Dr Lilia Sevillano of Massey University on Defining, Organising and Writing the literature review.

 Once you have read the articles you may want to read a few good literature reviews yourself.

Here is one by Mary Reynolds.  Look how well she describes how she found her sources. The link takes you to Chapter 1, the introduction, as well as to Chapter 2, the literature survey. See how they are linked.

This literature survey by Anne Strehler has an exemplary introduction, in which she explains why the literature survey is done, how it is organised, and then how the literature was obtained.  You may want to read these two literature surveys critically and run them through the rubric that you have designed as a part of the exercise in the text box above.

Here are some examples of literature surveys that have actually been published in peer refereed journals:


The following document provides a brief outline of the "Structure of a literature survey".

Research design

During your literature survey you will have refined your research aim and your research questions. You will also have developed appropriate sub-questions. It is now necessary for you to develop an appropriate research design

The design you select could mean that you would do your research in a laboratory, an office, or in the field. You would also have to decide if you plan to develop an intervention of some kind or not. An example of an intervention would be lesson you teach before testing its results. The lesson would be the intervention, and the learners' performance and opinions would be the data.

Alternatively the intervention could be a product you design, build and test. The product would be the intervention, and what you leant during building the product, and/or what you learnt while testing it on users would be the data.

The intervention

Watch this space for information about the design of interventions such as lessons or computer-based learning programmes. 

For those of you wishing to develop products, here is Jorn Messeter's guide to setting up a thesis project.

Data collection

Regardless of whether you have conducted an intervention, or whether you are conducting a survey it is necessary for you to develop instruments to obtain data.

A really good point of departure is the resource page of the Office of Assessment at Trinity College of Arts and Sciences at Duke University.
Data collection instruments include log sheets, rubrics or check lists, interview and focus group protocols and questionnaires.


Here are some useful links:

Writing it up

There is no excuse for taking too long with the thesis. Once the data is in, the exciting stuff starts.

Start with an executive summary in the form of a story. Complete these sentences. (I am unable to find the original source, but it is all over the Internet)

The thesis as a story

  • Once upon a time researchers believed that …………………….. (literature review).
  • But then I thought that maybe ……………………… (aims),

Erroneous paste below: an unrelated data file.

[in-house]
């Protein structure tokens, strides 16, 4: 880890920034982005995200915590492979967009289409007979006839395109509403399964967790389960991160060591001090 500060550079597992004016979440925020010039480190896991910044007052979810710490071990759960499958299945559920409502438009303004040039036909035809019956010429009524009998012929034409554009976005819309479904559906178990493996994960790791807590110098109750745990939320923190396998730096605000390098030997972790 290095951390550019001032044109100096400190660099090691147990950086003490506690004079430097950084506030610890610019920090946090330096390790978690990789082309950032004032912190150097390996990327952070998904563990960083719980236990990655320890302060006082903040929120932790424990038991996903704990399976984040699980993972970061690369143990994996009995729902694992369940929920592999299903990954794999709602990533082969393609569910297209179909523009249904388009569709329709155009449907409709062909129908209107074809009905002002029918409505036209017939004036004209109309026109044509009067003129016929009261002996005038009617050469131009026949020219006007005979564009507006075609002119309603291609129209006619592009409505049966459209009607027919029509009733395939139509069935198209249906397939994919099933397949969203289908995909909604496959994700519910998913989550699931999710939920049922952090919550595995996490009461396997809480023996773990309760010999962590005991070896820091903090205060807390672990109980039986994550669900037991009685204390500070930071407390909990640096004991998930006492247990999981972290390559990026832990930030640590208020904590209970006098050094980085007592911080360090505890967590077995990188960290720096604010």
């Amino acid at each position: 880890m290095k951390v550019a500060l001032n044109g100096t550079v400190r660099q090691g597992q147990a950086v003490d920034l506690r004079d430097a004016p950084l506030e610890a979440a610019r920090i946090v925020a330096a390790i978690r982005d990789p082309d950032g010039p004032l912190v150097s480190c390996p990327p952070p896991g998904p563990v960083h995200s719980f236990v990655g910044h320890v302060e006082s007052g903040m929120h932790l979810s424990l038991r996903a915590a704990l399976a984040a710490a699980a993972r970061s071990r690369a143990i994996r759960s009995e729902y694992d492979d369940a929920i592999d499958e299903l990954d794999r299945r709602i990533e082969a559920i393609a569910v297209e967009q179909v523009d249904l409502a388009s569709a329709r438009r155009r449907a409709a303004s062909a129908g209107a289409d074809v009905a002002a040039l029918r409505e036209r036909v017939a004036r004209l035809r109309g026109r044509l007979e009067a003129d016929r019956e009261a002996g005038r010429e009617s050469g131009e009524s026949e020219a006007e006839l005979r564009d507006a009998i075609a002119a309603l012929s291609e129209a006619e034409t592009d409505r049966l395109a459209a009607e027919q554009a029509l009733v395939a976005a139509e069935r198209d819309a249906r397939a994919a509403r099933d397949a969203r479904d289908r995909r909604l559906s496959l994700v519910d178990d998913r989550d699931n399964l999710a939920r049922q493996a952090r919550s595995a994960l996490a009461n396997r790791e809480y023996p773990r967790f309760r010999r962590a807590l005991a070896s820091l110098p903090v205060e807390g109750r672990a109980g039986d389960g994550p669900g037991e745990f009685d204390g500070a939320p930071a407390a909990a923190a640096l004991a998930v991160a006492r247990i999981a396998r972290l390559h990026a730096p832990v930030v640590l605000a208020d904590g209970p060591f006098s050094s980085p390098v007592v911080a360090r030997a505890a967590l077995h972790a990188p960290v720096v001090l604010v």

• so, what I did was ………………………………………… (method),
  • and I've discovered that …………………………. (findings),
  • which changed the way we …………………. (contribution to knowledge).

Check out this very useful slideshow by Dr Shawn E Nordell on How to write your Dissertation/Thesis on 30 minutes a day.

Then check out this AMAZING collection about Writing Your Thesis

Kim Thomas provides the following 15 top tips for finishing your PhD thesis.

Here is some excellent advice from Theresa MacPhail on The No-Fail Secret to Writing a Dissertation.

And here are Herber Lui's Four basic writing principles you can use in everyday life.

One of the most important skills to learn in writing a thesis is how to "take your reader along with you". Graaphics are very useful in this respect. Digital inspiration provide this chart to find the right chart for your data.

The first chapter that you will finish completely is Chapter 4 - the Findings. But before you start on the chapter, it is very useful to gather your thoughts by writing an academic paper about your single most important finding. Think of the paper as a micro-thesis. So, ask yourself, if someone on the bus were to ask you "so what did you find in your research?" what would you answer?  That is the topic of your paper.

And this is its structure.

So, to contextualize your chapter, check out the logic of a thesis.

Also take a look at these 25 tips for doctoral students.


Then break out the word processor and write


Here are the outlines of the other chapters.

Some references

  • Plomp, T & Niveen N. (Eds). (2007). An introduction to Educational Design Research. Proceedings of the seminar conducted at the East China Normal University, Shanghai (PR China), November 23 – 26.
  • Plomp, T. & Niveen, N. (Eds). (2013) Educational Design Research. Enschede, Netherlands: SLO
  • Ross, S. M., Morrison, G. R., Hannafin, R. D., Young, M., van den Akker, J., Kuiper, W., ... & Klein, J. D. (2008). Research designs. Handbook of research on educational communications and technology, 3, 715-761.



Please help me improve this site by submitting the form below.


 Creative Commons License

This work is licensed under a Creative Commons Attribution-ShareAlike 3.0 Unported License.